Lebanese writer and actress Dima Mikhayel Matta writes on quarantine, revolution, and being queer in Beirut.

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I am writing this while stuck in quarantine in my Beirut apartment. Queer people know this very well. We do most things in the confines of our apartments anyway. In a country where homosexuality is still criminalised, our homes become our restaurants, movie theaters, bars, clubs, and community centers.

On Thursday 17 October 2019, a revolution began in Lebanon.

On Thursday 6 February 2020, my autobiographical play on queerness premiered in Beirut.

On Friday 6 March2020, they told us to stay indoors because of a pandemic.

I placed my play in the middle so that I can stare at this small window of opportunity I had to perform, after things calmed relatively down with the revolution, and before things escalated with the pandemic.

Queers operate in small windows. The few seconds when we think that no one on the street is watching and we kiss our date. The few minutes we have to talk on the phone with our partner before our parents walk back into the room. The split second we pray for, so that we can escape violence. I can’t call them small windows of ‘opportunity’. Maybe they are small windows of feeling human – of having basic rights.

For over a month after the revolution began, I took daily to the streets. I would wake up at 5am, get dressed, grab coffee on my way to meet friends and strangers, and block roads before people made their way to work. We were paralysing the city the same way the government had paralysed us. We needed to get to our roadblock points, and for there to be enough of us to block traffic before people managed to get to their workplaces. We had to grab that window of time. Then we would move to the downtown square and continue our protest until evening. Us queers in the protests used that small window of time to take up space. We chanted: ‘standing with the queers, we will fight the far right, standing with transpeople, we will chant in the squares’. The first time I heard these chants, they felt possible. I heard them and I looked around, expecting backlash and violence, but the more we repeated them, the more people joined in and repeated them with us. I was smiling from my chest; my heart was happy. These words will topple the government, I thought.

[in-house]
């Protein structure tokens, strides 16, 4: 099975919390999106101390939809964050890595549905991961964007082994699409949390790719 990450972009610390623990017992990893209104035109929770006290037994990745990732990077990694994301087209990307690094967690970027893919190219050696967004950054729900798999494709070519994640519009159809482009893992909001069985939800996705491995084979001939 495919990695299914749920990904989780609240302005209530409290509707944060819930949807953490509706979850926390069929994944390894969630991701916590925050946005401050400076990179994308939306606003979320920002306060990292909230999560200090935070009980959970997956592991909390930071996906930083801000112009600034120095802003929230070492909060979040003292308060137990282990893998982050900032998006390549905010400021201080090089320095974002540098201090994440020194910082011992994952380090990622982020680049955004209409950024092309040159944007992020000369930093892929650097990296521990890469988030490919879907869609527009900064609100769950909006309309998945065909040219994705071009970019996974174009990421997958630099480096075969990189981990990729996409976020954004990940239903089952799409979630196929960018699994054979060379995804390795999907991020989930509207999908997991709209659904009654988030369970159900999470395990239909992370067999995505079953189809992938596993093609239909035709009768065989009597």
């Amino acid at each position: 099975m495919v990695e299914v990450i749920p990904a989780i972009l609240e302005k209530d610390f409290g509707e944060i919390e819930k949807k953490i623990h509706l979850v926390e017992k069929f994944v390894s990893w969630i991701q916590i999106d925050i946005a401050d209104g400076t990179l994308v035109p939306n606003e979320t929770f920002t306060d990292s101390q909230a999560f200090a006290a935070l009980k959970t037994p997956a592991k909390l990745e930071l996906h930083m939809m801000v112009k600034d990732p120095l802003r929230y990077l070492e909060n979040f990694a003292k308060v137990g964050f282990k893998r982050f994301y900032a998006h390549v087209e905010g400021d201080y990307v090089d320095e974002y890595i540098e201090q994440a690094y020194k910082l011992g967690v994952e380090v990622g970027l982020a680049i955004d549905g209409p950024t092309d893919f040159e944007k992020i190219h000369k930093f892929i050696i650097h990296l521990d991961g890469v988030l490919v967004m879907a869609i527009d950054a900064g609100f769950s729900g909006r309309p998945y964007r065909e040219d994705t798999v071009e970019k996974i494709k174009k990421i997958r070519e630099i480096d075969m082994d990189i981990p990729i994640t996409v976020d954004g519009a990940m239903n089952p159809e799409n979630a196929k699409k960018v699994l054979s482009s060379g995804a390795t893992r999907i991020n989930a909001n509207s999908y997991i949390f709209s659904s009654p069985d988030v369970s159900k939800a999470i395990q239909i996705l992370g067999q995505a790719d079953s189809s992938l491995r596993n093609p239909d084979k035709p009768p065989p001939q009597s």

A man yelling homophobic insults at the prime minister apologised. Do not use gay as an insult. He raised his hands, palms open in surrendering agreement, and he apologised. I never thought I’d see the day. We needed the time to take up the space. We wanted these public spaces to be ours.

Then the revolution dwindled, and we went back home. The public spaces were empty, again. They were not ours, again. The window for the revolution closed.

I went back home and kept rehearsing for my play, This Is Not a Memorized Script, This Is a Well-rehearsed Story, with my director. My revolution moved indoors. I had to stage this queer play. It was my chant. My fight. For four nights, I took up the space of a theater, and people filled it with me. For an hour, people listened to my story, and they felt heard. This was my window, and I was yelling from it.